• In George R.R. Martin's A Song of Ice and Fire, the Wall is stated to be 700 feet high, yet people on the ground can fire arrows from wooden bows at defenders on top of the Wall and hit with enough force to kill. Not even modern compound bows could accomplish this feat. For reference, the average skyscraper is between 500 and 900 feet. This might be a good time to mention that the difficulty of accurately firing a bow 700 feet is nothing compared to the issue of not possibly having the strength to propel an arrow 700 feet UPWARDS (think back to elementary school science -- one word, gravity).
    • Though it is mentioned that, of the thousands of arrows fired at the Wall over the course of one battle, only one actually managed to hit anybody, and that guy only died because he fell off the edge.
  • In Iain M Banks' Consider Phlebas a crew are about to land on a ringworld, and the Captain tells them not to use their antigravity units: "Anti-gravity works against mass, not spin." Never mind what new physics they have to accomodate warpdrive and antigravity, acceleration by gravity and acceleration by movement are still functionally identical, and what works on one must work on the other.
  • Averted in Robert A Heinlein's The Moon Is a Harsh Mistress. Soldiers brought from Earth to repress the rebellion on the Luna penal colony resent being there because it is nearly impossible for anyone to return to the Earth after more than a few months on the Moon because their body has acclimatised to 1/6 Earth gravity. The soldiers are also disadvantaged because their normal walking gait learned on Earth causes them to fly into the air. Also, a delegation sent from Luna to Earth must take long and very inconvenient acclimatisation measures just to not die when they arrive Earthside, and every step is an enormous strain.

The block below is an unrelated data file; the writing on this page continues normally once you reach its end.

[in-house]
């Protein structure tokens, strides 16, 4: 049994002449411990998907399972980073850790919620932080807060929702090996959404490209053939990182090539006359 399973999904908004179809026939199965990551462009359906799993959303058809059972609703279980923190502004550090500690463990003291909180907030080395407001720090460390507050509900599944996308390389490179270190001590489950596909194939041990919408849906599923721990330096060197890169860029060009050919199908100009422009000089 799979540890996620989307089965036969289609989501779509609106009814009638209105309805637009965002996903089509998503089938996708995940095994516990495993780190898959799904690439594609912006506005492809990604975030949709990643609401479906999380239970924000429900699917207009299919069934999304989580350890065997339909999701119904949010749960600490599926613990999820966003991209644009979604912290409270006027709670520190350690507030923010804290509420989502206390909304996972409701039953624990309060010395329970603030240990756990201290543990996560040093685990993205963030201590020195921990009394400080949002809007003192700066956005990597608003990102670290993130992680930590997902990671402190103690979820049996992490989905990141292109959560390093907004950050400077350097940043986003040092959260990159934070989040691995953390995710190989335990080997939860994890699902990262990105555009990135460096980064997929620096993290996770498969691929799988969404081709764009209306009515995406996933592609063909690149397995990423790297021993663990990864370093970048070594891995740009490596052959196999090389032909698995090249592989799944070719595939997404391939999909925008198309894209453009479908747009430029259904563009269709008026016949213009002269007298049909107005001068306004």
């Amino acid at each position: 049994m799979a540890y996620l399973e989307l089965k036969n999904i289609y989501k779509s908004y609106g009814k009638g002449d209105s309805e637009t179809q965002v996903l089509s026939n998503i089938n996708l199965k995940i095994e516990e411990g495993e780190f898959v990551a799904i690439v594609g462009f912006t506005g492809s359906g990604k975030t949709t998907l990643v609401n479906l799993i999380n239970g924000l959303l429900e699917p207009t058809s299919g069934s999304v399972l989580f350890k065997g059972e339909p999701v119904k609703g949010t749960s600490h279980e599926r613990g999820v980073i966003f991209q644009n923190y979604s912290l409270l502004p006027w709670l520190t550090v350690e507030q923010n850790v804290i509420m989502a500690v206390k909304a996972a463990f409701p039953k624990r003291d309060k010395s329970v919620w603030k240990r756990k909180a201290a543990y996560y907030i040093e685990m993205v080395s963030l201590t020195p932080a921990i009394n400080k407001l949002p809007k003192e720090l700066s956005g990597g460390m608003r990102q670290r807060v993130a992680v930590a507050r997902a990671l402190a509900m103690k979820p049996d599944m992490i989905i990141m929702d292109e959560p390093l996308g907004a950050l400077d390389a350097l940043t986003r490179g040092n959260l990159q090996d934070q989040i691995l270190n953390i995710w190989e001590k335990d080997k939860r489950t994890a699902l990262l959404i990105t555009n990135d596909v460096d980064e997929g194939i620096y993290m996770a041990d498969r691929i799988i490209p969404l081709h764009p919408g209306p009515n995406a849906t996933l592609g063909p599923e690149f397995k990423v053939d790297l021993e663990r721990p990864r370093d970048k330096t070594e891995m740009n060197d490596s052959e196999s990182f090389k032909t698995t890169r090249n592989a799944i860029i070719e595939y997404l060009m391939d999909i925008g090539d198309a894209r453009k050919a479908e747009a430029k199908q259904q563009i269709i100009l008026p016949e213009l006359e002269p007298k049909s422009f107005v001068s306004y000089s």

Theatre Edit

  • Rossini's opera William Tell climaxes with the title character standing at the bottom of a cliff, shooting an arrow upward that kills his foe (who was standing at the top of the cliff).

Video Games Edit

  • Master of Orion II got "Graviton Beam" and Black Holes at once. It gives a weapon with a special effect and something to navigate around, but theories of gravity do not work this way.


Not Enough or Too Much Energy Shown Edit

Anime and Manga Edit

  • Only every shonen fight, ever. Look at any big super powered fight from your favorite long running shonen anime (Bleach is a huge offender Ichigo vs Aizen comes to mind) and take note of home many times somebody uses an attack that could break mountains. Then take note of how there isn't a deafening sound, a bone breaking, or insane knockback from the attack. Also, there shouldn't be any light produced by an attack, no matter how strong it is, nor should the energy from the attack be rooted to where it actually should go (a body, an arm, the mountain, or simply the ground itself. Lastly, note how despite thousands upon thousands of cracks appearing from these moves, no deafening, ear-splitting earth-cracking is heard!